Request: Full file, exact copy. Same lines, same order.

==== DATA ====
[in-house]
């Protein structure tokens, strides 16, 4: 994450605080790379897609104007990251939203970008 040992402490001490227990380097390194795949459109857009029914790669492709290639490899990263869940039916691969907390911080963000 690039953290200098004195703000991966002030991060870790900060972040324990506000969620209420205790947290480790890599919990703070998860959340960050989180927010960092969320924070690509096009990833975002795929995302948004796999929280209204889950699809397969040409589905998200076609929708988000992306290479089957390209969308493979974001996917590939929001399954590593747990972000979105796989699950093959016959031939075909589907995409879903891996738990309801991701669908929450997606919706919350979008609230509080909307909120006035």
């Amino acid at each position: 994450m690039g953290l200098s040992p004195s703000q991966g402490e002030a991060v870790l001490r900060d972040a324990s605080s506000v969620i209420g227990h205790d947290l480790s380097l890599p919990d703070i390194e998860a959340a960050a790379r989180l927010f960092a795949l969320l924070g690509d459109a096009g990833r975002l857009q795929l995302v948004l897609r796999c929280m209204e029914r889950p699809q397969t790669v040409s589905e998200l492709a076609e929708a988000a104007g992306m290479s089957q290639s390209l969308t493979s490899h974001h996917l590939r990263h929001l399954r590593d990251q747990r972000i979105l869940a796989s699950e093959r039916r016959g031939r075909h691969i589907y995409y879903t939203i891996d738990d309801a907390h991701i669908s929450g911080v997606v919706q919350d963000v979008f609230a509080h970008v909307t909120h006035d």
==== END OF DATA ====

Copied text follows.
[in-house]
């Protein structure tokens, strides 16, 4: 994450605080790379897609104007990251939203970008 040992402490001490227990380097390194795949459109857009029914790669492709290639490899990263869940039916691969907390911080963000 690039953290200098004195703000991966002030991060870790900060972040324990506000969620209420205790947290480790890599919990703070998860959340960050989180927010960092969320924070690509096009990833975002795929995302948004796999929280209204889950699809397969040409589905998200076609929708988000992306290479089957390209969308493979974001996917590939929001399954590593747990972000979105796989699950093959016959031939075909589907995409879903891996738990309801991701669908929450997606919706919350979008609230509080909307909120006035």
């Amino acid at each position: 994450m690039g953290l200098s040992p004195s703000q991966g402490e002030a991060v870790l001490r900060d972040a324990s605080s506000v969620i209420g227990h205790d947290l480790s380097l890599p919990d703070i390194e998860a959340a960050a790379r989180l927010f960092a795949l969320l924070g690509d459109a096009g990833r975002l857009q795929l995302v948004l897609r796999c929280m209204e029914r889950p699809q397969t790669v040409s589905e998200l492709a076609e929708a988000a104007g992306m290479s089957q290639s390209l969308t493979s490899h974001h996917l590939r990263h929001l399954r590593d990251q747990r972000i979105l869940a796989s699950e093959r039916r016959g031939r075909h691969i589907y995409y879903t939203i891996d738990d309801a907390h991701i669908s929450g911080v997606v919706q919350d963000v979008f609230a509080h970008v909307t909120h006035d």